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Distributed for University of British Columbia Press

Dispersed but Not Destroyed

A History of the Seventeenth-Century Wendat People

Situated within the area stretching from Georgian Bay in the north to Lake Simcoe in the east, the Wendat Confederacy flourished for two hundred years. By the mid-seventeenth century, however, Wendat society was threatened by European disease and Iroquois attacks. Dispersed but Not Destroyed depicts the creation of a powerful Wendat diaspora in the wake of their dispersal and throughout the latter half of the century. Turning the story of the Wendat conquest on its head, this book demonstrates the resiliency of the Wendat people and writes a new chapter in North American history.

288 pages


Table of Contents

A Brief Chronology: Selected Wendat Events and Migration, 1400-1701

Introduction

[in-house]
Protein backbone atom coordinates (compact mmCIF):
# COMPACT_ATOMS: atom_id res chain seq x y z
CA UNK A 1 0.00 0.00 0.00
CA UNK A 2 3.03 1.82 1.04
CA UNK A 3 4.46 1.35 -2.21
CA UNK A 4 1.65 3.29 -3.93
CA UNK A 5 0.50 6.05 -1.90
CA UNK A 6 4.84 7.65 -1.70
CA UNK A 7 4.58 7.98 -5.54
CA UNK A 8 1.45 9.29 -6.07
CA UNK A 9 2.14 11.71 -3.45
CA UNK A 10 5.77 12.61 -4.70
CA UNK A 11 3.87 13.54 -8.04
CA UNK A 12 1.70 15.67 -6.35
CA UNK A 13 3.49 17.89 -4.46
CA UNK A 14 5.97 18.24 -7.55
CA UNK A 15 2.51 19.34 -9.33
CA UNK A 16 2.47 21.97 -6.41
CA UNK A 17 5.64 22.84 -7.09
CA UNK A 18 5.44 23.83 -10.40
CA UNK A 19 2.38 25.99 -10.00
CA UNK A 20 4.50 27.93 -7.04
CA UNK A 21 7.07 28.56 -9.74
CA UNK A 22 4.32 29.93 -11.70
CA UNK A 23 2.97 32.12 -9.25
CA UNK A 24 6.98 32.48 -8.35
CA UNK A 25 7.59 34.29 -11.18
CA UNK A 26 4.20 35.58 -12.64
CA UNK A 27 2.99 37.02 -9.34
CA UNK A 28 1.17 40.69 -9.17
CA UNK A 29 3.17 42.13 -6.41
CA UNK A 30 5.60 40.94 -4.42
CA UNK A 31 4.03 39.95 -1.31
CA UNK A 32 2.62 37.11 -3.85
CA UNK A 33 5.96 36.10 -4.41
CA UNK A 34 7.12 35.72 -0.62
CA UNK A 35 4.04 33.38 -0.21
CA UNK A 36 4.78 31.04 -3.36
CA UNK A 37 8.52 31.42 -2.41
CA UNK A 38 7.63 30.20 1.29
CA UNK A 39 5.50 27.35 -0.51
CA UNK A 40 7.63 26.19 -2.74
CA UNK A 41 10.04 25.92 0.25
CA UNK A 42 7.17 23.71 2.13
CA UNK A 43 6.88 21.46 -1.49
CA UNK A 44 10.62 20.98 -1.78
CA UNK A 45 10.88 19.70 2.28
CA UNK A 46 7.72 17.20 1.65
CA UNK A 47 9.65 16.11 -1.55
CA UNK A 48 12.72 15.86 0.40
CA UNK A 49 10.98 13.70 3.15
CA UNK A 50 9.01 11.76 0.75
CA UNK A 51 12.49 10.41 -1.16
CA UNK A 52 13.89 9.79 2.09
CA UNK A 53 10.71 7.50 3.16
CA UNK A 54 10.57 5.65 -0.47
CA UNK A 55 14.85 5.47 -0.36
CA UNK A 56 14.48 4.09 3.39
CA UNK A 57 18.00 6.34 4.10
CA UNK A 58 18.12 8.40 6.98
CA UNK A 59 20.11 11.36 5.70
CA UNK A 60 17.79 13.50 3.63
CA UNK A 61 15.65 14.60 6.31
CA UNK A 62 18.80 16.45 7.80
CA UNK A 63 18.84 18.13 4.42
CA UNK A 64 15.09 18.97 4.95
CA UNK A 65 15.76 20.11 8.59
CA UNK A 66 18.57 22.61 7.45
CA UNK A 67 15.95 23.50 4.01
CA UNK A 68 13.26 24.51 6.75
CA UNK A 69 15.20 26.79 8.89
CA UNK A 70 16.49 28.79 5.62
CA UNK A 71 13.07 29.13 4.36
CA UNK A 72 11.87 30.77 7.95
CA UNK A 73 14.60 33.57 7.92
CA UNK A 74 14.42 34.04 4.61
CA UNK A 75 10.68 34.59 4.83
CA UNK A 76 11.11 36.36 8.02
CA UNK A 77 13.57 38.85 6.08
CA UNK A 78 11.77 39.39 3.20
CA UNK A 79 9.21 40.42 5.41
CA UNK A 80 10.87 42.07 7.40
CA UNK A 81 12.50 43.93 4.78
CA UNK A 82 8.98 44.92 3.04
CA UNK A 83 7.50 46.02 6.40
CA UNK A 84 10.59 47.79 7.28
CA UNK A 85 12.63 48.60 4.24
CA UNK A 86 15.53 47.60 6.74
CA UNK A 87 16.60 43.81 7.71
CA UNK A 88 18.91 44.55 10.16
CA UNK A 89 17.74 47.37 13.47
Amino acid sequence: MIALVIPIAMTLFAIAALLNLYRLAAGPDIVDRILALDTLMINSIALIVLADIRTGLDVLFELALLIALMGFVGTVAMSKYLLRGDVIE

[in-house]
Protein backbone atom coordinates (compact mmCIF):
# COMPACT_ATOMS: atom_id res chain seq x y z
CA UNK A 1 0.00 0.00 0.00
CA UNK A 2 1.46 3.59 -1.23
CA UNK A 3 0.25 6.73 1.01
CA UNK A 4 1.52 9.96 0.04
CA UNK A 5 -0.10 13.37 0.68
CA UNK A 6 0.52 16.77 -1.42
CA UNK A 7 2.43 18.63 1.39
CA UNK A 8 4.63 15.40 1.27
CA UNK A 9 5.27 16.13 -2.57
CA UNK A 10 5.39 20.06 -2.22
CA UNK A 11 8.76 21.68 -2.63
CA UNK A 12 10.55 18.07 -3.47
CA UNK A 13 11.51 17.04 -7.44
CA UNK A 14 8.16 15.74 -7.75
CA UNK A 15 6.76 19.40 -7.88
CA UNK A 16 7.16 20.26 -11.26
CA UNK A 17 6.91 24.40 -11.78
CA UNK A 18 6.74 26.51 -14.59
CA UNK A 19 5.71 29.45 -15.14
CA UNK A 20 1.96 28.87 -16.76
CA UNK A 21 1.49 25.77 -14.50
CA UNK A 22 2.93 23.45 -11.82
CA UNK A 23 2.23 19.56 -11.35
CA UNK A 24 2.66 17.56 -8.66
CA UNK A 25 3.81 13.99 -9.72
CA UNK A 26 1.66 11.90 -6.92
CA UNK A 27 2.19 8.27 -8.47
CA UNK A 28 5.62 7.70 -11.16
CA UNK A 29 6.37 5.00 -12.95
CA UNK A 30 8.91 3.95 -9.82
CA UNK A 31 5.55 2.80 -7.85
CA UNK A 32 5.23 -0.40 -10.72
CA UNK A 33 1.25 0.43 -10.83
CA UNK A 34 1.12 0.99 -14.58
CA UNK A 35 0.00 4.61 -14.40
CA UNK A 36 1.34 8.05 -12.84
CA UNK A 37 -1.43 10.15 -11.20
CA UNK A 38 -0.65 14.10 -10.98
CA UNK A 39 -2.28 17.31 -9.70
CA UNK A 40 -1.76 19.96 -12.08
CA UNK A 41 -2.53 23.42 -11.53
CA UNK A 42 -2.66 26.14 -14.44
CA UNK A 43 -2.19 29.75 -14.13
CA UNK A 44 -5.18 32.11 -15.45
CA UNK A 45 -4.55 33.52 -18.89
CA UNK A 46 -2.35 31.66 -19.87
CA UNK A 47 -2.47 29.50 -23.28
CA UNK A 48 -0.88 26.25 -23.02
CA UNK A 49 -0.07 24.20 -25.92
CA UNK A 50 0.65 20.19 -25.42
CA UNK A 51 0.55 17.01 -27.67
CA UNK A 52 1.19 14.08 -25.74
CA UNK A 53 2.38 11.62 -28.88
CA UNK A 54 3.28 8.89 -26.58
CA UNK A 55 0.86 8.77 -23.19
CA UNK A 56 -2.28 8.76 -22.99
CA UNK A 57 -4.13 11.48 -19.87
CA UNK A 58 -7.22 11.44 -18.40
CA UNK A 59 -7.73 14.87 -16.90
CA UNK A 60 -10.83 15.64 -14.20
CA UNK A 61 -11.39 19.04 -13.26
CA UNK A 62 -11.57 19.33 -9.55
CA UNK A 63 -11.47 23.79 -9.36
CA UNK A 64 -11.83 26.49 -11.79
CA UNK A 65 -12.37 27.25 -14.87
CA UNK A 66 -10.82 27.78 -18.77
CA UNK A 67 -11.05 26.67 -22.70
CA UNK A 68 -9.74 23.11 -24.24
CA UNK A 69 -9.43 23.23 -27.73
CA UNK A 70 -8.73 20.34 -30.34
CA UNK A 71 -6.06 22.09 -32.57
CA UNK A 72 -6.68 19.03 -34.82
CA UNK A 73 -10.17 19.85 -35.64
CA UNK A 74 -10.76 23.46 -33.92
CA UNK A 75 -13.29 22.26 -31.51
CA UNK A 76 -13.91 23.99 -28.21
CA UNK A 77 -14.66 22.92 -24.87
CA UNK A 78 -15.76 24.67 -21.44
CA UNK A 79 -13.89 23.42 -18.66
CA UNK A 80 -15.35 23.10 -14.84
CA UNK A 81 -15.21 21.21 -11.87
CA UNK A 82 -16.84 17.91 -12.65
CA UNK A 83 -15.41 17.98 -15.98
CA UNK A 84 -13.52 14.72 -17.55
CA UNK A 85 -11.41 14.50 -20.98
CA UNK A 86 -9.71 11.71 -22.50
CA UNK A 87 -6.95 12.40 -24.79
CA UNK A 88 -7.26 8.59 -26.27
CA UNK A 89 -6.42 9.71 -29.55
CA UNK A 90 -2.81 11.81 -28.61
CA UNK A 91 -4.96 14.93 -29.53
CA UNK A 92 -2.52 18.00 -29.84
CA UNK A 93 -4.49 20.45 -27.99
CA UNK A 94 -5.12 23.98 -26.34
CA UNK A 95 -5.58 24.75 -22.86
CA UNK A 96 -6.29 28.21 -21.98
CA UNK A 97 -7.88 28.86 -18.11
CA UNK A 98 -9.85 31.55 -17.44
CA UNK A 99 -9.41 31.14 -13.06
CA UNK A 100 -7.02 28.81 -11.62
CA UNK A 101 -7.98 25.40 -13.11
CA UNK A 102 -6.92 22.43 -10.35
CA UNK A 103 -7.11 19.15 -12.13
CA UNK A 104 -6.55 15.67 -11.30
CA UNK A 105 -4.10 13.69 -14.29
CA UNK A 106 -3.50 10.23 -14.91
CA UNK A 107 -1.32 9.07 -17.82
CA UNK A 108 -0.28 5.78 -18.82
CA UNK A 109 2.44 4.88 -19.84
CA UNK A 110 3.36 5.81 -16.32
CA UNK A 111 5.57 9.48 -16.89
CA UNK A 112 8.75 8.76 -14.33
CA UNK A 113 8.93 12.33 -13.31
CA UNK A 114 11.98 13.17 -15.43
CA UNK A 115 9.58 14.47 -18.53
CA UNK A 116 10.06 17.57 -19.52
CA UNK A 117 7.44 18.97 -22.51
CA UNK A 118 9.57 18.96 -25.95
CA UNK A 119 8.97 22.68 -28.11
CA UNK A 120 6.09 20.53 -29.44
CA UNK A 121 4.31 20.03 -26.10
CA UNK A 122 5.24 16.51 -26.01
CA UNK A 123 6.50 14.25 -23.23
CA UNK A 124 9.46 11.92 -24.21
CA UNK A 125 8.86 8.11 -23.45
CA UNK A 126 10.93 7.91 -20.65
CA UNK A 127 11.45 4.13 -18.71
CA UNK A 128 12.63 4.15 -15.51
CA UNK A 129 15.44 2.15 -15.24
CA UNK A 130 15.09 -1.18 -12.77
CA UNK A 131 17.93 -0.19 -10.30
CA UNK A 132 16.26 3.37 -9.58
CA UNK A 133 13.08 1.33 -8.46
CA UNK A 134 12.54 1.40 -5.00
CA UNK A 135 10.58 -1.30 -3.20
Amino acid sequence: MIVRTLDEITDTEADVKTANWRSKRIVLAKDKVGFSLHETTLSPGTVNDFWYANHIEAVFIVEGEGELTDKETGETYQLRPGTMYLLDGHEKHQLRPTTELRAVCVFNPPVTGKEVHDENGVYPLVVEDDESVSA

Part 1: Resistance

1 Disease and Diplomacy: The Loss of Leadership and Life in Wendake

2 A Culture of War: Wendat War Chiefs and Nadowek Conflicts before 1649

Part 2: Evacuation and Relocation

3 Wendat Country: Gahoendoe Island and the Cost of Remaining Close

4 Anishinaabe Neighbours: The Coalition

5 The West: The Country of the People of the Sea

6 The East: The Lorettans

7 Iroquois Country: Wendat Autonomy at Gandougare, Kahnawake, and Ganowarohare

Part 3: Diaspora

8 Leadership: Community Memory and Cultural Legacy

9 Women: Unity, Spirituality, and Social Mobility

10 Power: Sources of Strength and Survival beyond the Dispersal

Epilogue: Reconnecting the Modern Diaspora, 1999

Appendix

Notes

Bibliography

Index

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